There is much to learn from this second generation Pilgrim leader.  First, a preacher should not be muzzled by the government.  Church should be a place of refuge where worshipers can experience heaven on earth before going back into the world like disciples for the next 6 days.  Second, the Bible is a blue print for life, liberty and the American way.   Allowing atheists to silence the spiritual foundation of this country is like spitting the reverend Wise in the face.  Finally, history is like a true National Treasure, full of mentors, stars and visionaries who have made America a great nation.  Go to a local library today to examine diamonds in the rough, lost over the course of time, by a media ashamed of God.  If you want to know more about John Wise, David Barton has written books about his impact on American History.

by Jay Mankus

 

The Necklace Called Pride

I’m not one to wear bling, yet there is something invisible beyond the gold chains adorned by celebrities and stars.  Beneath the surface, a powerful spirit has risen up, taking hold of human hearts.  Although disguised by many characters and personalities, the necklace called pride is real.

According to an eyewitness known as Asaph, the arrogant proudly display this attribute, Psalm 73:6.  Pride is like a confidence that gets out of control, leading to cockiness, conceit and diarrhea of the mouth.  This necklace is contagious, spreading to the heart, mind and soul.  If left on, side affects could lead to diabolical pride according to C.S. Lewis, permanent blinding one’s perspective of truth.

As the gang culture increases, energized by rap music, the decay of families and morality on the decline, pride is the new source of power.  Just as Naturalism replaced Theism during the Renaissance, pride has surpassed faith in modern circles.  Attitude, behavior and words are being swayed daily from necks full of pride.  May the words of Proverbs 15:31-33 unlock the chains of pride holding individuals back from God.  In time, may the promise of Proverbs 11:2 use disgrace as a vehicle for change.

by Jay Mankus

 

Realigning the Stars

On the last night of the 3 Magi’s journey from the East, the star they had been following became stationary, hovering over the birth site of Jesus, Matthew 2:9-10.  One final night of glory, this unique star completed its purpose, gradually fizzling out like those created before it.  According to the Hertzsprung-Russell Diagram, they are 7 main types of stars based upon their color and luminosity.  The star which appeared in the sky above Bethlehem on that glorious night falls under the O or B classification, the rarest and brightest of all the stars in the universe.  Once a star depletes its hydrogen supply, they are downgraded and this declassification is a signal that their end is near.  In entertainment, Hollywood or professional sports, as one stars falls, another is in the background, ready to quickly steal their spotlight.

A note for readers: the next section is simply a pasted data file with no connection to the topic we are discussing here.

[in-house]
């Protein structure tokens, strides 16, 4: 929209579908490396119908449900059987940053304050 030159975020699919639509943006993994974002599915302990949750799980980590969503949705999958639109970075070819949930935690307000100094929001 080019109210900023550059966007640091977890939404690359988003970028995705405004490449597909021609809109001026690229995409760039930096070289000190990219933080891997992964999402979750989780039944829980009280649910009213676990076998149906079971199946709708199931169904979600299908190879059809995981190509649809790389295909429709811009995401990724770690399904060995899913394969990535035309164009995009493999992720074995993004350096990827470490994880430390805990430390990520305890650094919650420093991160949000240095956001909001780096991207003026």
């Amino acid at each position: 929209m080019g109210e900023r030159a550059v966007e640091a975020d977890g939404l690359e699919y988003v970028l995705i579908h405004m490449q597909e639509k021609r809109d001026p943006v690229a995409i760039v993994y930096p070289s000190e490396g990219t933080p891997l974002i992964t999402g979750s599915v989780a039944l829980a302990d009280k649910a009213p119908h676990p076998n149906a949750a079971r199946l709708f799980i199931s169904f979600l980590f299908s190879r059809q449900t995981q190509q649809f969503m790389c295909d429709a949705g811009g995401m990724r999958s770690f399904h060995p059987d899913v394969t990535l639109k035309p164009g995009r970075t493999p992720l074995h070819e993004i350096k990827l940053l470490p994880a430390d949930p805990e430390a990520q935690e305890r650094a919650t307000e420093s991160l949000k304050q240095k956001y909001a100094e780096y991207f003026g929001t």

On March 14th, 1981, one such star destined for greatness was snuffed out.  Skip Dillard was a free throw away from becoming a top 10 pick in the NBA Draft, as his #1 ranked Depaul Blue Demons were on their way into the Sweet 16 of the NCAA Basketball Tournament, referred to as March Madness today.  In the days of endless One and One’s, St. Joseph’s of Philadelphia kept fouling Depaul players late in the second half, who then began missing the front end, their first shot, allowing the Hawks to rebound the ball after only one free throw attempt.  As Depaul’s big lead shrunk to one in the closing seconds, all Skip had to do was make one shot at the line to secure a tie, prior to the existence of 3 pointers and two free throws to close out the game.  Called “Money in the Bank” by his teammates, Skip’s shot fell short, St. Joe’s rebounded the miss, got the ball quickly up court and made a shot at the buzzer to stun Depaul.  This nightmare became reality for Skip who responded to this setback by becoming addicted to cocaine and committed 15 armed robberies to support his habit, resulting in an 11 year prison sentence according to the Chicago Tribune.  College players like Magic Johnson and Larry Bird stole Skip’s fame as the media realigned the stars for these 2 NBA Hall of Famers.

When you are young, thinking you are invincible is a common mindset.  As I watch college sports on television or listen to my youth baseball players chat before and after a game, many think too highly of themselves.  Instead of being a voice of reason, parents often add to their child’s delusion, believing their daughter or son is the best player on the team.  Maybe the thought that their child’s athletic career is a lottery ticket for life instills in many parents a glimmer of hope.  However, these same parents often baby and or spoil their children, not providing an atmosphere of discipline, mental toughness and work ethic necessary to make good athletes great and elite players, stars at the college level.  If you analyze any NFL draft, its clear that talent doesn’t always translate onto the professional  level.  Thus, the degree to which someone shines lies in the choices you make and in God’s grace, Deuteronomy 28:2.

Currently. my own stardom has faded with time as my attractiveness as a youth pastor left when I reached 30.  Meanwhile, a decade of teaching has aged me another 20 years, especially during my 5 year stint teaching middle school.  Despite the fact that employers may overlook me for positions due to being too old or in some cases over qualified, I cling to the words of the apostle Paul in Philippians 2:12-16.  Though I can’t control external forces, I do have authority over my personal world according to Dutch Sheets in his book Authority in Prayer.  Thus, I am aiming to shine like a star in the universe, providing spiritual light during these dark days in American History.  I am responsible for aligning my life toward God’s will, yet only God can realign the stars in the universe!

by Jay Mankus